Monday, 24 March 2014

The PAndAS Field of Streams: stellar structures in the Milky Way halo toward Andromeda and Triangulum

A cool paper this week, written by long-time collaborator, Nicolas F. Martin. Again, it's a PAndAS paper but the focus is not Andromeda but our very own Milky Way. How, I hear you say.

The starting point is the Field of Streams, a truly wonderful image of a massive area of sky taken as part of the Sloan Digital Sky Survey. Here it is
The Sloan Survey had many goals, but one of those was to look at the stars in our own Galaxy, especially in the Galactic Halo. If our picture of how galaxies form and grow are correct, basically by eating smaller systems, we should expect the halo to be full of the debris from things being consumed at the present time. And this is what we see in the Field of Streams.

The big swoop across the image is the tidal debris from the Sagittarius Dwarf Galaxy, which, even though it was only discovered in 1994, completely wraps the Galaxy. There's lots of other debris in there too, including the Monoceros Ring which wraps the outer parts of the disk we inhabit.

So, looking towards Andromeda, we also see all of the stars within our own Galaxy halo. What do we see? Well, it's easy to see in what Nicolas refers to as the Money plot (I'm not sure if he knew what the origin of this phrase actually is). Anyway, here's our new PAndAS Field of Streams.
The big black ellipse is where Andromeda is, and the smaller one is M33, the Triangulum Galaxy. The outer white line is the "footprint" of the PAndAS survey. To give you an idea of how big the survey is, the distance between Andromeda and Triangulum is 15 degrees, which is 30 times the size of the full Moon.

What we've for here are stars that we've selected as being in the halo of the Milky Way, colour-coded by distance. And what we see is not a boring smooth distribution, but streams! Yay! So towards Andromeda is our own Field of Streams! In fact, it's a bit of a mess. Here's what we've got.

Lots and lots of stuff. The green hashed areas are big blobs of stars which are streamy, and the blue hashed area is another chunk of stars. The thin streak is a globular cluster stream, tidal debris from an individual cluster being destroyed; we're starting to see a growing number of these.

So, what have we learnt? Well, PAndAS is much smaller than the Sloan Digital Sky Survey, covering only ~1% of the sky, but we go significantly deeper. And we see lots and lots of streams, which suggests that if Sloan went as deep across the huge amount of sky that it can see, the field of streams would be absolutely amazing!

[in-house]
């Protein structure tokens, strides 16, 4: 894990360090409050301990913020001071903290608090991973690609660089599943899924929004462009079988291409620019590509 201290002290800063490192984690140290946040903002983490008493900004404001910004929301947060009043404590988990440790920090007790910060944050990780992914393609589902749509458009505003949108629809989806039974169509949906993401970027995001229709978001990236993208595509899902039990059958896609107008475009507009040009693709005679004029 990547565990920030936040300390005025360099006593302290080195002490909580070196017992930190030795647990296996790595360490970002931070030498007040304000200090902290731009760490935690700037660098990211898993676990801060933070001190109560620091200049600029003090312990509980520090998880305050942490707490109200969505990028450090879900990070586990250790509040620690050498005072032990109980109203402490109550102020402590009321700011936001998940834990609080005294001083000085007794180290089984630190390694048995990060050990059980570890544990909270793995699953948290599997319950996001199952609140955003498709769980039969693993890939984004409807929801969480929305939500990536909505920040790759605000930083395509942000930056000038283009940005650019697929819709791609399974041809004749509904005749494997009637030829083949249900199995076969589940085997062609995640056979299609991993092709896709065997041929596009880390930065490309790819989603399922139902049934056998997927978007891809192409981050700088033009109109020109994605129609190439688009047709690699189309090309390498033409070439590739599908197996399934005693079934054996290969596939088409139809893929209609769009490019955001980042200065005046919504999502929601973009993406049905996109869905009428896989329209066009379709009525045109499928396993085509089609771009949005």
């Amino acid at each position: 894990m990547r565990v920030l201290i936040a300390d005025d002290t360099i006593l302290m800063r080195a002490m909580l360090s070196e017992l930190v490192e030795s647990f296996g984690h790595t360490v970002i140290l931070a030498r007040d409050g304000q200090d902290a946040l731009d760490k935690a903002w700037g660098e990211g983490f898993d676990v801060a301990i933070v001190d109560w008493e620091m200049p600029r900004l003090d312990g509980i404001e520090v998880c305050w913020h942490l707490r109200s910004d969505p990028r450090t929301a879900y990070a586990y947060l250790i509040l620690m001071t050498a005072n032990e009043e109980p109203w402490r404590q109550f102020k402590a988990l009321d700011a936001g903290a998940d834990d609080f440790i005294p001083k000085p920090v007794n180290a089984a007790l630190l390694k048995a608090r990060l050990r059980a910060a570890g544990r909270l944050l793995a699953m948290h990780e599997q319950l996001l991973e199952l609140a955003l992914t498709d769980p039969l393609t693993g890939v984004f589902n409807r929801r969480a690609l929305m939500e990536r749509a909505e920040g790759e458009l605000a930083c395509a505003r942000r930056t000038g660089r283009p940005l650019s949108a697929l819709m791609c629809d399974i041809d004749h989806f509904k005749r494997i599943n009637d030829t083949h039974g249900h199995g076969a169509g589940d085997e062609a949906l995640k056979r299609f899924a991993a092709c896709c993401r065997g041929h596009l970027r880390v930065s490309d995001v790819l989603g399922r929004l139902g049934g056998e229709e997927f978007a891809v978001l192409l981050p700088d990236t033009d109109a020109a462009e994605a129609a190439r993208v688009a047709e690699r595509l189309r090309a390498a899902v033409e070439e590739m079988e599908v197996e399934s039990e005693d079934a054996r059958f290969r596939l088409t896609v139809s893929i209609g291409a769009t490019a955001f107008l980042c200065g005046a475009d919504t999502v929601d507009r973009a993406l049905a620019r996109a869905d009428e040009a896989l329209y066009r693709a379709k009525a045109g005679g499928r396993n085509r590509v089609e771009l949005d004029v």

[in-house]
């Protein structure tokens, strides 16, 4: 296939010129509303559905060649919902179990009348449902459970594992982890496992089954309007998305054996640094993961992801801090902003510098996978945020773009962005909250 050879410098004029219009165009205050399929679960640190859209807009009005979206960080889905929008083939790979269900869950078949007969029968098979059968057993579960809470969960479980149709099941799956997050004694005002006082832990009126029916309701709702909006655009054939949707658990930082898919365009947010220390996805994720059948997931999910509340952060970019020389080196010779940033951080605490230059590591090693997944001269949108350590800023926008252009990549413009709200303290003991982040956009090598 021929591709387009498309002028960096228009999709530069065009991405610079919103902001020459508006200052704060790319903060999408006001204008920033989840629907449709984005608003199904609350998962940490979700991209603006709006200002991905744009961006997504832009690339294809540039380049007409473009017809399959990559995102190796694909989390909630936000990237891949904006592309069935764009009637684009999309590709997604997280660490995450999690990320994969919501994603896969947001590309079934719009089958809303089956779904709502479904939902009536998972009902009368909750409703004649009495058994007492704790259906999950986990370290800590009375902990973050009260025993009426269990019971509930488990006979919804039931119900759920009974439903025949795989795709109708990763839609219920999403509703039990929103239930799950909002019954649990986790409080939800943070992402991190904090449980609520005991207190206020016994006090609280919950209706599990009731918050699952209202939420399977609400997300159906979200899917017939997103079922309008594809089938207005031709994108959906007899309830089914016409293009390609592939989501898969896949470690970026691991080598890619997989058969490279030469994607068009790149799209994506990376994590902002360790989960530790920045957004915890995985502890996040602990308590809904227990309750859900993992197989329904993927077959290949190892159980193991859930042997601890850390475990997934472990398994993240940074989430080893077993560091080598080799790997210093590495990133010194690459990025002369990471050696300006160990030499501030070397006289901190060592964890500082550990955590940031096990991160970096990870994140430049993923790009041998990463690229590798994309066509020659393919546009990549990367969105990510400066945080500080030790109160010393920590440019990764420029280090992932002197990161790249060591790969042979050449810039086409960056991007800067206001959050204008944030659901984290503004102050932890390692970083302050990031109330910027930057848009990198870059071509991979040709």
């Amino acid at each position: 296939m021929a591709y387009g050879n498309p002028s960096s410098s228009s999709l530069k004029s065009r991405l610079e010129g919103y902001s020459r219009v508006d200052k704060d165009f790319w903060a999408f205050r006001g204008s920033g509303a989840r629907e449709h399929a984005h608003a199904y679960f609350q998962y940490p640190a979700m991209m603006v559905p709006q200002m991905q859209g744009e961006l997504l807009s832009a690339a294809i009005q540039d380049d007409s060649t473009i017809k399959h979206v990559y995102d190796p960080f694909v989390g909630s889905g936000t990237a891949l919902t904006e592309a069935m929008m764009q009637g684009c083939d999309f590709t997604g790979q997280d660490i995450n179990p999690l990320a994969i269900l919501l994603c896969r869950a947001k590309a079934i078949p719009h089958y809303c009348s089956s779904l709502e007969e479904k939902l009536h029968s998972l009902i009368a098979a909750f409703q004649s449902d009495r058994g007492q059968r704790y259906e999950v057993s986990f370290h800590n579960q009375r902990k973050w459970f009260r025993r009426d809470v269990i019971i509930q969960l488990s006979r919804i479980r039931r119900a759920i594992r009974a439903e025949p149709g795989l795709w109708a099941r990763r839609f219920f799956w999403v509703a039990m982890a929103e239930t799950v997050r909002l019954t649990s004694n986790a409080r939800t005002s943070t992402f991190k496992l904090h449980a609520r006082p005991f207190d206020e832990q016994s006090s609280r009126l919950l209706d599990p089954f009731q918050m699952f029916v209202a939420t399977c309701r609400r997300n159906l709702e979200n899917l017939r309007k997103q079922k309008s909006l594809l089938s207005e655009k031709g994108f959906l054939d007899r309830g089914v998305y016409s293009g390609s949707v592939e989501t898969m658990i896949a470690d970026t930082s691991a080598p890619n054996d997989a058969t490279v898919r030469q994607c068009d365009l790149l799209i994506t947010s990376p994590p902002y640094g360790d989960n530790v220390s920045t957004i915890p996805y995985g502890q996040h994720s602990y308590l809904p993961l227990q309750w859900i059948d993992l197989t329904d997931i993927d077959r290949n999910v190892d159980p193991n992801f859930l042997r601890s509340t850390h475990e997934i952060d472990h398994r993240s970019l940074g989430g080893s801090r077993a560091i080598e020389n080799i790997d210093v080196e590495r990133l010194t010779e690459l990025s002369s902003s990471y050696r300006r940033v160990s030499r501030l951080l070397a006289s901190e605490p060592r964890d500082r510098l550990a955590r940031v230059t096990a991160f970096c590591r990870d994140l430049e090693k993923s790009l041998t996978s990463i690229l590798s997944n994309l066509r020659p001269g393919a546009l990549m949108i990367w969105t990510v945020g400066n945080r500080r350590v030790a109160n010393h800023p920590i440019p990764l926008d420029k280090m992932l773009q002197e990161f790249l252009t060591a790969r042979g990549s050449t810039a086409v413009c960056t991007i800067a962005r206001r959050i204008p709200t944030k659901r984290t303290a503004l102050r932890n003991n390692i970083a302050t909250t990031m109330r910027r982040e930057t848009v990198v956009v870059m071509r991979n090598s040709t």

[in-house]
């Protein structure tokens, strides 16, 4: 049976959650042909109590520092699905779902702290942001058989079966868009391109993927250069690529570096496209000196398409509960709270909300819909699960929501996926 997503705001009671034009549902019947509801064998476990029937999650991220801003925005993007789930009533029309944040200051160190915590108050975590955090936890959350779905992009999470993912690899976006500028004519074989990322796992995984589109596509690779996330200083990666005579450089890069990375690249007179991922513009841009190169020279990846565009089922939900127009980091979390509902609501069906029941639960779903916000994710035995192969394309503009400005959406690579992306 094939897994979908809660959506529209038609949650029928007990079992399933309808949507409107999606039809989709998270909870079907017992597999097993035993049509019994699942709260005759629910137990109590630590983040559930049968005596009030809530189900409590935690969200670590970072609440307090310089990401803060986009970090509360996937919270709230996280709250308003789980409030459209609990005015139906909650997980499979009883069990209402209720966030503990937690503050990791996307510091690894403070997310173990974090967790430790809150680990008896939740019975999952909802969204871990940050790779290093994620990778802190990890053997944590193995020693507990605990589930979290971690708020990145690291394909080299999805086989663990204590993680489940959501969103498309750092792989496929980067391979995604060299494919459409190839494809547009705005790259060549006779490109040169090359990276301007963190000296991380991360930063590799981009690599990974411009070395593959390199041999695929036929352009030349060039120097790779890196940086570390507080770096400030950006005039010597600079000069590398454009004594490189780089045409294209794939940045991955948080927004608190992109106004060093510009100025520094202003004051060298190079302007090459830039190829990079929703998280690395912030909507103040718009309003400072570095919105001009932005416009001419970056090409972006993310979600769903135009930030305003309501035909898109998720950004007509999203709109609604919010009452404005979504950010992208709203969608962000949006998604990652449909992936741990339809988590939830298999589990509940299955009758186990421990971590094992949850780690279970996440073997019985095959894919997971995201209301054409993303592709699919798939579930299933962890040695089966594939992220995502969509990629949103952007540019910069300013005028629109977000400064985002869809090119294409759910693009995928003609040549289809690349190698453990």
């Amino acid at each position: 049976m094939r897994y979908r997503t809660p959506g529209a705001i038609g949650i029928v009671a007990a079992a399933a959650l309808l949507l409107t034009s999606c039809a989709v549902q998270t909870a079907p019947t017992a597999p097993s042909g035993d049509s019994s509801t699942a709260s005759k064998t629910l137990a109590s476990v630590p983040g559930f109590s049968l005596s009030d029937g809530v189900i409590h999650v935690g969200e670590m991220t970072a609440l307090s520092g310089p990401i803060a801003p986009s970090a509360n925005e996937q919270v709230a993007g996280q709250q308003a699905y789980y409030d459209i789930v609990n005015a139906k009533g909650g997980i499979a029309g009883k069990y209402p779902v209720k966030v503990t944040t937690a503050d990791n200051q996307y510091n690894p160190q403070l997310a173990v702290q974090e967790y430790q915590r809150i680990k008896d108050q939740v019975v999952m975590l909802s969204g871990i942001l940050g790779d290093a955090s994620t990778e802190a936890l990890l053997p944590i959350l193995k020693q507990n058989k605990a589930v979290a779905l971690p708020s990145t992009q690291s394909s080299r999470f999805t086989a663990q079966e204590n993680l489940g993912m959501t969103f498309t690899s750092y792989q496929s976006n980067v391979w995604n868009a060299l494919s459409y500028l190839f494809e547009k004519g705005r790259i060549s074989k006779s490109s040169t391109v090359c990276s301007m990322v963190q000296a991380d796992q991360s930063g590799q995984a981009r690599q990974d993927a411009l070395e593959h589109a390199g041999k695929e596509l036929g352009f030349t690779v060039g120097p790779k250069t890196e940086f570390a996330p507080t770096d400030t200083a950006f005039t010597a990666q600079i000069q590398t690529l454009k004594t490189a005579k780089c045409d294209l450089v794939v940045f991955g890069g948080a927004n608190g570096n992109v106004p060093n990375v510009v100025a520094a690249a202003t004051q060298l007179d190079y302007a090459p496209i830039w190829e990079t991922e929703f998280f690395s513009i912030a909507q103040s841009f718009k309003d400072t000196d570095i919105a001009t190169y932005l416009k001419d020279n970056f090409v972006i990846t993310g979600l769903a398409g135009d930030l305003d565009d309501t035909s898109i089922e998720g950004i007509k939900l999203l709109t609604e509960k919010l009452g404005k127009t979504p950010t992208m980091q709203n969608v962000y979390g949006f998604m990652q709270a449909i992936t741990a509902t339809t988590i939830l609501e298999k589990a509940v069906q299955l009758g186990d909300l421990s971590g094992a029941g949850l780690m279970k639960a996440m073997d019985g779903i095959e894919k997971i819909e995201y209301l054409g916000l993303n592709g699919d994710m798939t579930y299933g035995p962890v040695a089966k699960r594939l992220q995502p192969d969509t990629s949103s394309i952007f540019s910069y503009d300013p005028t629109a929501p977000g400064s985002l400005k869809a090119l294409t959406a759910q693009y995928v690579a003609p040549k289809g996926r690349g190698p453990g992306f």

And the good news is that the next generation of telescope is going to do this. One of the best is the Large Synoptic Survey Telescope which is going to look at the sky over and over again, observing deeper and deeper. It will be on sky around 2021, and then will observe for about 10 years. I can't wait to see what the sky is going to look like, but I am sure it will be lovely.

But for now, well done Nicolas!

The PAndAS Field of Streams: stellar structures in the Milky Way halo toward Andromeda and Triangulum

We reveal the highly structured nature of the Milky Way stellar halo within the footprint of the PAndAS photometric survey from blue main sequence and main sequence turn-off stars. We map no fewer than five stellar structures within a heliocentric range of ~5 to 30 kpc. Some of these are known (the Monoceros Ring, the Pisces/Triangulum globular cluster stream), but we also uncover three well-defined stellar structures that could be, at least partly, responsible for the so-called Triangulum/Andromeda and Triangulum/Andromeda 2 features. In particular, we trace a new faint stellar stream located at a heliocentric distance of ~17 kpc. With a surface brightness of \Sigma_V ~ 32-32.5 mag/arcsec^2, it follows an orbit that is almost parallel to the Galactic plane north of M31 and has so far eluded surveys of the Milky Way halo as these tend to steer away from regions dominated by the Galactic disk. Investigating our follow-up spectroscopic observations of PAndAS, we serendipitously uncover a radial velocity signature from stars that have colors and magnitudes compatible with the stream. From the velocity of eight likely member stars, we show that this stellar structure is dynamically cold, with an unresolved velocity dispersion that is lower than 7.1 km/s at the 90-percent confidence level. Along with the width of the stream (300-650 pc), its dynamics points to a dwarf-galaxy-accretion origin. The numerous stellar structures we can map in the Milky Way stellar halo between 5 and 30 kpc and their varying morphology is a testament to the complex nature of the stellar halo at these intermediate distances.

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